Vacation Rentals Not in Phase One
While Gov. Ron DeSantis announced a plan Wednesday to begin reviving the state’s economy, he continued to prevent people from renting vacation properties because of the COVID-19 pandemic. DeSantis late Wednesday issued an executive order that kept in place a prohibition on vacation rentals that started last month because of concerns about infected people coming to Florida.
A March 27 order said “many cases of COVID-19 in Florida have resulted from individuals coming into the state of Florida from international travel andother states, posing great risk to Florida residents” and added that “vacation rentals and third-party platforms advertising vacation rentals in Florida present attractive lodging destinations for individuals coming into Florida.”
The order required suspension of vacation rentals of homes and condominiums. It did not apply to such lodging establishments as hotels, inns and resorts. It also did not apply to long-term rentals. The order issued Wednesday did not specify when the suspension of vacation rentals will end.
-Source: The News Service of Florida
BY THE NUMBERS: CORONAVIRUS — THURSDAY AFTERNOON EDITION
April 30, 2020
By NSF Staff
TALLAHASSEE — The Florida Department of Health on Thursday released numbers about the coronavirus in the state. Here are some takeaways:
— 33,690: Total number of cases.
— 497: Increase in cases from a Wednesday count.
— 1,268: Deaths of Florida residents.
— 50: Increase in deaths from a Wednesday count, with deaths reported of people who tested positive in Broward, Charlotte, Miami-Dade, Hernando, Lake, Lee, Manatee, Okaloosa, Orange, Palm Beach, Pasco, Pinellas and Polk counties.
— 4: Deaths in Okaloosa County, including the death of an 81-year-old woman verified Thursday.
— 5: Deaths in Hernando County, including the death of a 67-year-old woman verified Thursday.
— 423: Deaths of residents or staff members of long-term care facilities.
— 29: Increase in long-term care deaths from a Wednesday count.
— 33.4: Percentage of deaths involving residents or staff members of long-term care facilities.
— 10: Counties with 10 or more deaths involving long-term facilities (Miami-Dade, Broward, Palm Beach, Manatee, Pinellas, Sarasota, Lee, Suwannee, Polk and Volusia.)
— 14: Deaths in Suwannee County.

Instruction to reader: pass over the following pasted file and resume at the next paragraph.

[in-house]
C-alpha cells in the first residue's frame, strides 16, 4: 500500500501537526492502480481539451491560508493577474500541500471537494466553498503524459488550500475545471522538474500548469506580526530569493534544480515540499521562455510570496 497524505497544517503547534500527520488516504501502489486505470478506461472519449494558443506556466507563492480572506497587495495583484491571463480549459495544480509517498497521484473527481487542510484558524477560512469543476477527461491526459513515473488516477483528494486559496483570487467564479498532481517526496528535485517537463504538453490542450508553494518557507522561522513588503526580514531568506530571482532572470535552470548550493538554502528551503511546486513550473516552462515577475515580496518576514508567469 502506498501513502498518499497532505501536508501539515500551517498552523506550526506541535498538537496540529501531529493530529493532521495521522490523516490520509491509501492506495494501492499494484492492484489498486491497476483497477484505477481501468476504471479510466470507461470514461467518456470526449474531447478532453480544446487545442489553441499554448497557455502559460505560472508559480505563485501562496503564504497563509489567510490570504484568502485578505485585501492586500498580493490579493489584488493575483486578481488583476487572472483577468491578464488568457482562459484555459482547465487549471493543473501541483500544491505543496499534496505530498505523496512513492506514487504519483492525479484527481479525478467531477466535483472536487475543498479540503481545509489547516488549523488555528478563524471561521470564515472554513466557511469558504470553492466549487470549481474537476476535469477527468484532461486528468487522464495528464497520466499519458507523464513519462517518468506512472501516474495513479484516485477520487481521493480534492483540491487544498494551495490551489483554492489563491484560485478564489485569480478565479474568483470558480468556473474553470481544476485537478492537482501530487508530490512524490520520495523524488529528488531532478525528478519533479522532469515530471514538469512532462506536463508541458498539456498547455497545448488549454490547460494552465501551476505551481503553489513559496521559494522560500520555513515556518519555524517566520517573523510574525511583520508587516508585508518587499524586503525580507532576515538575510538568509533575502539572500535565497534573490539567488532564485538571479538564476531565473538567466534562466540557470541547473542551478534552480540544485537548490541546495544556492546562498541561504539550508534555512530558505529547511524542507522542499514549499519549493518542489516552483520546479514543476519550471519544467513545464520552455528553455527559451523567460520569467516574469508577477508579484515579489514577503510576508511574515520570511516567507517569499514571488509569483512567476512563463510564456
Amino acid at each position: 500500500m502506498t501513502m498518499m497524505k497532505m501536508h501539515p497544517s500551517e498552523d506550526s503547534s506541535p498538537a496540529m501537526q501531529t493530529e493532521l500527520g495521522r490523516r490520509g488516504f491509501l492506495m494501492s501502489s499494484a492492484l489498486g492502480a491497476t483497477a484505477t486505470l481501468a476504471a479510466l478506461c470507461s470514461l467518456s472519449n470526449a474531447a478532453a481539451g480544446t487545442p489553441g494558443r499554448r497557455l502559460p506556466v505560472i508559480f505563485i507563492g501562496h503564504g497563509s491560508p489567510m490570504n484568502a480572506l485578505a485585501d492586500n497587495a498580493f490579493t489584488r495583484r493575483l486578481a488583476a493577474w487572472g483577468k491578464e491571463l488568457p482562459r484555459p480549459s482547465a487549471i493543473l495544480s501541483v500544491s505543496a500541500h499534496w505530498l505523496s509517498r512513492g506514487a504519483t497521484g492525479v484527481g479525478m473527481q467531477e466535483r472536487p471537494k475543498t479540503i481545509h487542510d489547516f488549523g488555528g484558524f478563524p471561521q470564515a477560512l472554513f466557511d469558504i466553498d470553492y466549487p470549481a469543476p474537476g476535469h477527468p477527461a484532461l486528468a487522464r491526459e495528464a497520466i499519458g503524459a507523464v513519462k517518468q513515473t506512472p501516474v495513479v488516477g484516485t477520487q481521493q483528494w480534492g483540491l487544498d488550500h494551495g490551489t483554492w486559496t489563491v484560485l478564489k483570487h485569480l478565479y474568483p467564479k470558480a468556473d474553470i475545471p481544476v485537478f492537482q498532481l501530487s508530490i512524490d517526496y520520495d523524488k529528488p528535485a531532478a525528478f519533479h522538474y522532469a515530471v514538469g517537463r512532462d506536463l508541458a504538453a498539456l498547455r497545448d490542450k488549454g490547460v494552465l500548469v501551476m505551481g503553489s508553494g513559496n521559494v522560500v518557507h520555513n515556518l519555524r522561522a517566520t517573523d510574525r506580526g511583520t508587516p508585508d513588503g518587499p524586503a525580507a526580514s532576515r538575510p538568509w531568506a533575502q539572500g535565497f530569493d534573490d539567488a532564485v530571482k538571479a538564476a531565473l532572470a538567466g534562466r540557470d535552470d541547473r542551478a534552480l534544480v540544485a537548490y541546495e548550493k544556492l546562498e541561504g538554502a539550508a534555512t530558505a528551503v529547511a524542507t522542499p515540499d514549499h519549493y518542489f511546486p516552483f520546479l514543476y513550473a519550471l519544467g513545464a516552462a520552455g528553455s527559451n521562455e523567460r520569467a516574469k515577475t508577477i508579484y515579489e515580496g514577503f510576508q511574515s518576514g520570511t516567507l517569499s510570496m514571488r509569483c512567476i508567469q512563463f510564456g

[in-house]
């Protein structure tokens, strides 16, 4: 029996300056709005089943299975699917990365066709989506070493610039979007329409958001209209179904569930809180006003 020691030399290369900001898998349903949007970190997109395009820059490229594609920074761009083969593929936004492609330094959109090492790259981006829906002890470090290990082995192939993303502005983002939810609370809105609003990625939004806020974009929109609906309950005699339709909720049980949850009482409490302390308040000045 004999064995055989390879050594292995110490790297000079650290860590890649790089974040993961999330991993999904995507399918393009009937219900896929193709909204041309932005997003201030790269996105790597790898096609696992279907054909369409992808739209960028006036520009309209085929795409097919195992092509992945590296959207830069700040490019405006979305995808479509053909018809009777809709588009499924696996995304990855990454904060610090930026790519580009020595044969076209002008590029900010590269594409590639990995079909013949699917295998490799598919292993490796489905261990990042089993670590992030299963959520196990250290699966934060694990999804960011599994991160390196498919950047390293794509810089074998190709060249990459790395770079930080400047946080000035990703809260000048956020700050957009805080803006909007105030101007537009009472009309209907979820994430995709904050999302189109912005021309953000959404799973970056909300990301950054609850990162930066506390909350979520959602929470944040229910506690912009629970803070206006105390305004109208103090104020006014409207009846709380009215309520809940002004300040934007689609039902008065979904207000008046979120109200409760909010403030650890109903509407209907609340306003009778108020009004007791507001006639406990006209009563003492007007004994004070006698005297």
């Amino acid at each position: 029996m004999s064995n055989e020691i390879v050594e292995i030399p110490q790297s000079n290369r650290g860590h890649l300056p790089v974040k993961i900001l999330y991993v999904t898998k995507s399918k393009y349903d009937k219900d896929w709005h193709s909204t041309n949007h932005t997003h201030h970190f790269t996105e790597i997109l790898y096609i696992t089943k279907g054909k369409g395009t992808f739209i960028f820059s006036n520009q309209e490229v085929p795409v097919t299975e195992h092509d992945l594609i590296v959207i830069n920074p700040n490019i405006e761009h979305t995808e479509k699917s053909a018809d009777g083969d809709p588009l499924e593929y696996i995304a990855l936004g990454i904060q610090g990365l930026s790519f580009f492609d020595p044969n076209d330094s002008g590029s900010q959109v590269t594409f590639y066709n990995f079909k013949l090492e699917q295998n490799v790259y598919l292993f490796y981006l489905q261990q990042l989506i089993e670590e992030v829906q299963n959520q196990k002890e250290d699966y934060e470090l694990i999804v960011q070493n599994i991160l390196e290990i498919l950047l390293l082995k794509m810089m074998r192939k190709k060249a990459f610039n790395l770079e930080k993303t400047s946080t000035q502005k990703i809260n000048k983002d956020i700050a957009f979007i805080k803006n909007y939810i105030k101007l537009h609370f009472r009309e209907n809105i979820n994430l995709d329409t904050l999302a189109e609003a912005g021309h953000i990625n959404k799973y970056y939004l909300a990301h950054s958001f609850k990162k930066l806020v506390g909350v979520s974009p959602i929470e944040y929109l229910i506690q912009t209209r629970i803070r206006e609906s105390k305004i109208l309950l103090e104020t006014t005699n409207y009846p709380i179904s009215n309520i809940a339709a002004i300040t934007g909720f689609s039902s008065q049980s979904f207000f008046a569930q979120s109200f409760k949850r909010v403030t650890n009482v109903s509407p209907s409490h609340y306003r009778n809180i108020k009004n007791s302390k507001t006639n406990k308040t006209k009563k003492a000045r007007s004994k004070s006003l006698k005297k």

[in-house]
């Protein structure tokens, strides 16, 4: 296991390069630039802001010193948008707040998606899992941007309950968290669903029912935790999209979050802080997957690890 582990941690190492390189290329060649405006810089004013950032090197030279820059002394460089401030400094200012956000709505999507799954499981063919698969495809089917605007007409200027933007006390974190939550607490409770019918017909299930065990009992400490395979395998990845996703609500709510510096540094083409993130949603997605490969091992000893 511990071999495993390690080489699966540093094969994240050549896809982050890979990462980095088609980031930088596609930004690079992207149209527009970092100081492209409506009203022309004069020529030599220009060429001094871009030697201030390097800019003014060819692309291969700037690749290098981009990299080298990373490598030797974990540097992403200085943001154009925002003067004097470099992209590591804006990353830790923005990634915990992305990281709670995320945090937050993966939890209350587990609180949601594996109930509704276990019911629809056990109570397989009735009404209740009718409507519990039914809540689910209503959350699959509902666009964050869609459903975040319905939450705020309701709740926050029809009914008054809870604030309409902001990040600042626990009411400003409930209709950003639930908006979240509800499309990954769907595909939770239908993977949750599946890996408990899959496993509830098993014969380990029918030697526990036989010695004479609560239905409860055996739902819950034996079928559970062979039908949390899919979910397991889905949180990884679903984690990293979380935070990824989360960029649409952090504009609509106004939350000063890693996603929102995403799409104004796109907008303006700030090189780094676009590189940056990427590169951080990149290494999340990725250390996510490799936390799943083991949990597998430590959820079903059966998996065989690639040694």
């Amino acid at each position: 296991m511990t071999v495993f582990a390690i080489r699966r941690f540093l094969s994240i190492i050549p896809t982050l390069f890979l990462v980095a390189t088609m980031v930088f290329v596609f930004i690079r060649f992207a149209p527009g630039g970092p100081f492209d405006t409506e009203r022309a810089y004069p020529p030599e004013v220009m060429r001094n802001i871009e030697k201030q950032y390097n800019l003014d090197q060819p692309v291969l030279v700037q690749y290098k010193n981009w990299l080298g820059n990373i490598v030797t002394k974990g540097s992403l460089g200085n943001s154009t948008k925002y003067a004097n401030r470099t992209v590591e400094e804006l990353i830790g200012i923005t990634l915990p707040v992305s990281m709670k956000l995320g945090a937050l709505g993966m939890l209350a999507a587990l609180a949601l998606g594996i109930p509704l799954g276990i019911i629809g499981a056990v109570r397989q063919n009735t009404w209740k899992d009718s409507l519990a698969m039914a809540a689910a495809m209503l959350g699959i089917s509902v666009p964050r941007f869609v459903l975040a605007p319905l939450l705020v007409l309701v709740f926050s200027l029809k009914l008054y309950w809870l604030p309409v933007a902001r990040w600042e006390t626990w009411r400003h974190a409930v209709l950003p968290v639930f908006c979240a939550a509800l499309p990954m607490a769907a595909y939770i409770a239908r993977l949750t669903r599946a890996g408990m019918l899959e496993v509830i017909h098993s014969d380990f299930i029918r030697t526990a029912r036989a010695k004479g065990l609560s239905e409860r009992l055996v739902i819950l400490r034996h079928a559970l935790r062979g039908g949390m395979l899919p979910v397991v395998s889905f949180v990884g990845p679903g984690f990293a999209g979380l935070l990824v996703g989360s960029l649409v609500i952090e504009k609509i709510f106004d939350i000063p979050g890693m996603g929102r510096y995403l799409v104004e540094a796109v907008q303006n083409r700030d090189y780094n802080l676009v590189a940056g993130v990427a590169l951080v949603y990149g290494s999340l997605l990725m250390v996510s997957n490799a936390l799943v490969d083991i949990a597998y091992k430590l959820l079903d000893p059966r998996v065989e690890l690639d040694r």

— 73.8: Average age of people who died in Suwannee County.
Source: Florida Department of Health
Councilwoman Sherri Myers lends support to Mayor Grover Robinson’s plan for reopening the City
The city has a vested interest in the recovery of our economy, our airport and most of all the health and well-being of those who live, work and visit the City of Pensacola.
While the city makes up 17% of the landmass of the county and approximately 17% of the population, the city has the highest concentration of businesses and employees of any area in Escambia County.
Two hospitals that are among the top five employers of the county, the only major airport within the county, Pensacola State College with over 10,000 students a day coming to the city, a large concentration of retail and offices located within the downtown and uptown areas of the City, millions of visitors to the city malls, downtown and historic districts every year, makes the city a major contributor to the sales tax revenue and property tax revenue for the county. The city truly is the economic engine of the county that powers our quality of life.
This morning I shopped at the city’s largest retail store and noticed that almost all of the customers and employees were wearing masks; while businesses will slowly reopen, many people will still be concerned with the health impacts of moving too quickly.
We need to work with our business leaders, our medical facilities, and the public to respond to the critical issues facing our entire community. As the district 2 city council representative, I support Mayor Robinson’s plan and urge the Escambia County Board of County Commissioners to join the city in establishing a phased in plan for reopening our community. Mayor Robinson’s plan is thoughtful, strategic, well balanced and realistic. I urge the commissioners to consider the needs of the city as you make decisions.
Florida Counties ranked total cases (min. 500 cases)
Florida Counties per capita (min. 500 cases)